Earlier this month, I read Be Ready for the Lightning by Canadian author, Grace O’Connell. I was completely blown away by this novel (if you missed it, my review is here). Today, I have Grace O’Connell on Clues and Reviews answering my questions about the book, the writing process and some serious Canadian business….
Be Ready for the Lightning explores so many different aspects of human nature from mental health to family loyalty. What inspired you to write it? What type of research goes into a novel with so many different pieces?
A lot of the research for this novel had to do with the most unfamiliar part of the plot (for me), the hijacking. I read several non-fiction books and articles about hostage situations and negotiations, public shooting events, and the like. They were dark and difficult but very interesting, especially the pieces focused on negotiations – I have such a soft spot for the negotiator in Be Ready, Ajay Kohli, even though he’s a very minor character.
I also went to New York and rode the MTA M1 bus (Veda’s bus) up and down its route for an entire day, photographing the configuration of the seats, the signs in the windows, the way the driver’s area was laid out, as well as the neighbourhoods where Veda spends time. It was both logistically helpful and inspiring. I was lucky to have a friend to stay with in New York – just like Veda.
In terms of what inspired me to write the novel, it was a perfect storm of questions and anxieties. My niece, the first grandchild in our family, was a toddler when I began writing, and I’d been having this overwhelming concern about something bad happening to her and wanting to protect her. The idea of protection was floating around in my mind a lot, as well as the question of how I – or any average person – would react in a terrible situation like the one Veda finds herself in, and what that reaction would mean, in terms of one’s identity.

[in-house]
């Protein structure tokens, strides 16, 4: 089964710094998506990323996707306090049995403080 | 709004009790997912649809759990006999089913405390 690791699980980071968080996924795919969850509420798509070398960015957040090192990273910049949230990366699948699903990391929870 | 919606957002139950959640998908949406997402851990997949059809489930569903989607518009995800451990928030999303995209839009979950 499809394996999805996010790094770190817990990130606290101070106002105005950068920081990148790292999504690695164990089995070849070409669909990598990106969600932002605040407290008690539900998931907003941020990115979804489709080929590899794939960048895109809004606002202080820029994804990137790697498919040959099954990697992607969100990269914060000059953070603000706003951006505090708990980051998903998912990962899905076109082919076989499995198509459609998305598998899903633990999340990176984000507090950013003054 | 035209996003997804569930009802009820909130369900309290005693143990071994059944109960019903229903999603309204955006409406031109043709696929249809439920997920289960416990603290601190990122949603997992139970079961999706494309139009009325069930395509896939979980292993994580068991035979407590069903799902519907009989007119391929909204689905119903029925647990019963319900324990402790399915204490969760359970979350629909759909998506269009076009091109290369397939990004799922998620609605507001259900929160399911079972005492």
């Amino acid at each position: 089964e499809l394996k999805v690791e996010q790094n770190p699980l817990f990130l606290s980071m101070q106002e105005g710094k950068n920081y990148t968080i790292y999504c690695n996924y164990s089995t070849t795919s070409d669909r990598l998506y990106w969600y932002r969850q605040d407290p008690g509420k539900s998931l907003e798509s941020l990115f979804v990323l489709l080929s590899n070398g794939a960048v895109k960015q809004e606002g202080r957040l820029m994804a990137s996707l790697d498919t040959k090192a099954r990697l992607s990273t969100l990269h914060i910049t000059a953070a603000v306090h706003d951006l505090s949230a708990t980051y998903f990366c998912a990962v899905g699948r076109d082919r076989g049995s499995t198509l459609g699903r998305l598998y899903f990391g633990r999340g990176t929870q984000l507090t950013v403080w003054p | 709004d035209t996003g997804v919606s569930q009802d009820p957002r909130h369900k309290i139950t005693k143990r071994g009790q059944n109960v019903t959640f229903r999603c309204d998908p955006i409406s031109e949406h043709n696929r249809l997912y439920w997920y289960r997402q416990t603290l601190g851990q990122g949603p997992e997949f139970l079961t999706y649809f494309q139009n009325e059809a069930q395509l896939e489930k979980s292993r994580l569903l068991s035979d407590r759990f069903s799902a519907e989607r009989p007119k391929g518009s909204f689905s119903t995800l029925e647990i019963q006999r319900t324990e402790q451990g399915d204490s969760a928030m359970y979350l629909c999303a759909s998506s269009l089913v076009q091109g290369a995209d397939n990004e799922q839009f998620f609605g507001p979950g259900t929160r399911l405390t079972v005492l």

If you could tell your readers three things about Be Ready for the Lightning, what would they be?
The first is that, for all that Be Ready is a story of violence, it’s primarily the story of a brother and sister. Conrad and Veda’s relationship is the heart of the book, and it’s the crux of the story I wanted to tell. Loyalty, obligation, protection, love – and the question of whether the people we love really are the people we see them as. That is what interested me.
That being said, violence is an important aspect of the novel. So, second, I would ask readers to notice the violence throughout – not just the central violence of the hijacking, but the violence people direct towards others, and towards themselves, in big and small ways throughout the narrative.
Lastly, I’d ask a question, which was one of the first obsessions that drove this book for me, which is: can a person do something so brave or good, or conversely, so bad or cowardly, that the action defines them? Is it possible to have one day count more than all the other days of your life?
For the most part, the novel takes place in New York with flashbacks to Veda’s youth in Vancouver. As a Toronto-based writer, why did you decide to move the setting from where you live?